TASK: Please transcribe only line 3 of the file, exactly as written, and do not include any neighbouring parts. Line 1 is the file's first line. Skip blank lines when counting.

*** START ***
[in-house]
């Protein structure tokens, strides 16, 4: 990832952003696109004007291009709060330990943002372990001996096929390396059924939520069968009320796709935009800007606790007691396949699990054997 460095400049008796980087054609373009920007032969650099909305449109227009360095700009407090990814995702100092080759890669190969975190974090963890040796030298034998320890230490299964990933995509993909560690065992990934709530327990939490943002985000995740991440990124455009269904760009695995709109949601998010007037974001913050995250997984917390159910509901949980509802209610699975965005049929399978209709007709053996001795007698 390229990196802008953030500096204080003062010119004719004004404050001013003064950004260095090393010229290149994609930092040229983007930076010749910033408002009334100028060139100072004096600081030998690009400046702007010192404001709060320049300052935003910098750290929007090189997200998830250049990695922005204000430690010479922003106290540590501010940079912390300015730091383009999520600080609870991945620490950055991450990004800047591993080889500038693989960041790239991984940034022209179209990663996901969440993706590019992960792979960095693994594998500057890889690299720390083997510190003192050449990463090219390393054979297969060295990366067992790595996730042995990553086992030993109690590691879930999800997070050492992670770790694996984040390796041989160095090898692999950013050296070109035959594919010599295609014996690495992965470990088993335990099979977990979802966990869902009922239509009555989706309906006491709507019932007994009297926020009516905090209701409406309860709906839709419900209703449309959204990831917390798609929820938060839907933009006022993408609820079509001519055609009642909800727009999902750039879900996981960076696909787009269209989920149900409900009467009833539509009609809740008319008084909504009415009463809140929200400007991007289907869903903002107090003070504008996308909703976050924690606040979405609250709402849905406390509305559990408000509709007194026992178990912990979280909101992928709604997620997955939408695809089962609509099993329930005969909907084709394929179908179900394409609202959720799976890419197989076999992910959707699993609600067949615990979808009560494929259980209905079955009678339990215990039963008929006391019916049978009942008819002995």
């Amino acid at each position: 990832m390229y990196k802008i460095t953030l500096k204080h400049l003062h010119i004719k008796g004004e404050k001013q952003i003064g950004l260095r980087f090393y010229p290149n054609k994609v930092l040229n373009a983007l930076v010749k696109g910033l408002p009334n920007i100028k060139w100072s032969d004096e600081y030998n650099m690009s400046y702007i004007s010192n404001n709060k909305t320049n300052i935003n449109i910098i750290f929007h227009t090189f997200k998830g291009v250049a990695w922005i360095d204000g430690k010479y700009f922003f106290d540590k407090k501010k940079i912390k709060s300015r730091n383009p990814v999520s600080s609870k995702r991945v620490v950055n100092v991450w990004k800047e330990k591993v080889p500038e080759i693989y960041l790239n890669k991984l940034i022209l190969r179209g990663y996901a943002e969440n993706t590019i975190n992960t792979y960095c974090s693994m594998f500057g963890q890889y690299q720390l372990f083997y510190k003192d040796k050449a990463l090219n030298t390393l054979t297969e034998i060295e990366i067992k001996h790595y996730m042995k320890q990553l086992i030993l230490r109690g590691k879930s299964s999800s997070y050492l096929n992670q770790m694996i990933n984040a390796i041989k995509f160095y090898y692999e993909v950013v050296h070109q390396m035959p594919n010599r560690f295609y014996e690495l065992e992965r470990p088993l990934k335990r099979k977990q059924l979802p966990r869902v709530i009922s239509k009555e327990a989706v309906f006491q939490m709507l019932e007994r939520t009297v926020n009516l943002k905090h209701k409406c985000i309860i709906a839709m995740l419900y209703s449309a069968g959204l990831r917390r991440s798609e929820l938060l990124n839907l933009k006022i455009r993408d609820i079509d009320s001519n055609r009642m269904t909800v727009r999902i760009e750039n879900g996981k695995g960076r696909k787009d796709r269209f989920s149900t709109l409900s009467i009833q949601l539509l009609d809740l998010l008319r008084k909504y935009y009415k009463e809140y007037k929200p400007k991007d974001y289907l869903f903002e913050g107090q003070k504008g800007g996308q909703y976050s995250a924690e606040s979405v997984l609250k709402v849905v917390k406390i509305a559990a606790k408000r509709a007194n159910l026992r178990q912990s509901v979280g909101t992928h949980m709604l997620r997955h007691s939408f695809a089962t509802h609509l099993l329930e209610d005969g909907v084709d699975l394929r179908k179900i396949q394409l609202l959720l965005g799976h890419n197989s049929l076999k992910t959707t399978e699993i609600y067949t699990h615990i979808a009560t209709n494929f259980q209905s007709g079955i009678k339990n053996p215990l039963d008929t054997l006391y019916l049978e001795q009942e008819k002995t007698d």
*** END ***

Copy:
């Amino acid at each position: 990832m390229y990196k802008i460095t953030l500096k204080h400049l003062h010119i004719k008796g004004e404050k001013q952003i003064g950004l260095r980087f090393y010229p290149n054609k994609v930092l040229n373009a983007l930076v010749k696109g910033l408002p009334n920007i100028k060139w100072s032969d004096e600081y030998n650099m690009s400046y702007i004007s010192n404001n709060k909305t320049n300052i935003n449109i910098i750290f929007h227009t090189f997200k998830g291009v250049a990695w922005i360095d204000g430690k010479y700009f922003f106290d540590k407090k501010k940079i912390k709060s300015r730091n383009p990814v999520s600080s609870k995702r991945v620490v950055n100092v991450w990004k800047e330990k591993v080889p500038e080759i693989y960041l790239n890669k991984l940034i022209l190969r179209g990663y996901a943002e969440n993706t590019i975190n992960t792979y960095c974090s693994m594998f500057g963890q890889y690299q720390l372990f083997y510190k003192d040796k050449a990463l090219n030298t390393l054979t297969e034998i060295e990366i067992k001996h790595y996730m042995k320890q990553l086992i030993l230490r109690g590691k879930s299964s999800s997070y050492l096929n992670q770790m694996i990933n984040a390796i041989k995509f160095y090898y692999e993909v950013v050296h070109q390396m035959p594919n010599r560690f295609y014996e690495l065992e992965r470990p088993l990934k335990r099979k977990q059924l979802p966990r869902v709530i009922s239509k009555e327990a989706v309906f006491q939490m709507l019932e007994r939520t009297v926020n009516l943002k905090h209701k409406c985000i309860i709906a839709m995740l419900y209703s449309a069968g959204l990831r917390r991440s798609e929820l938060l990124n839907l933009k006022i455009r993408d609820i079509d009320s001519n055609r009642m269904t909800v727009r999902i760009e750039n879900g996981k695995g960076r696909k787009d796709r269209f989920s149900t709109l409900s009467i009833q949601l539509l009609d809740l998010l008319r008084k909504y935009y009415k009463e809140y007037k929200p400007k991007d974001y289907l869903f903002e913050g107090q003070k504008g800007g996308q909703y976050s995250a924690e606040s979405v997984l609250k709402v849905v917390k406390i509305a559990a606790k408000r509709a007194n159910l026992r178990q912990s509901v979280g909101t992928h949980m709604l997620r997955h007691s939408f695809a089962t509802h609509l099993l329930e209610d005969g909907v084709d699975l394929r179908k179900i396949q394409l609202l959720l965005g799976h890419n197989s049929l076999k992910t959707t399978e699993i609600y067949t699990h615990i979808a009560t209709n494929f259980q209905s007709g079955i009678k339990n053996p215990l039963d008929t054997l006391y019916l049978e001795q009942e008819k002995t007698d």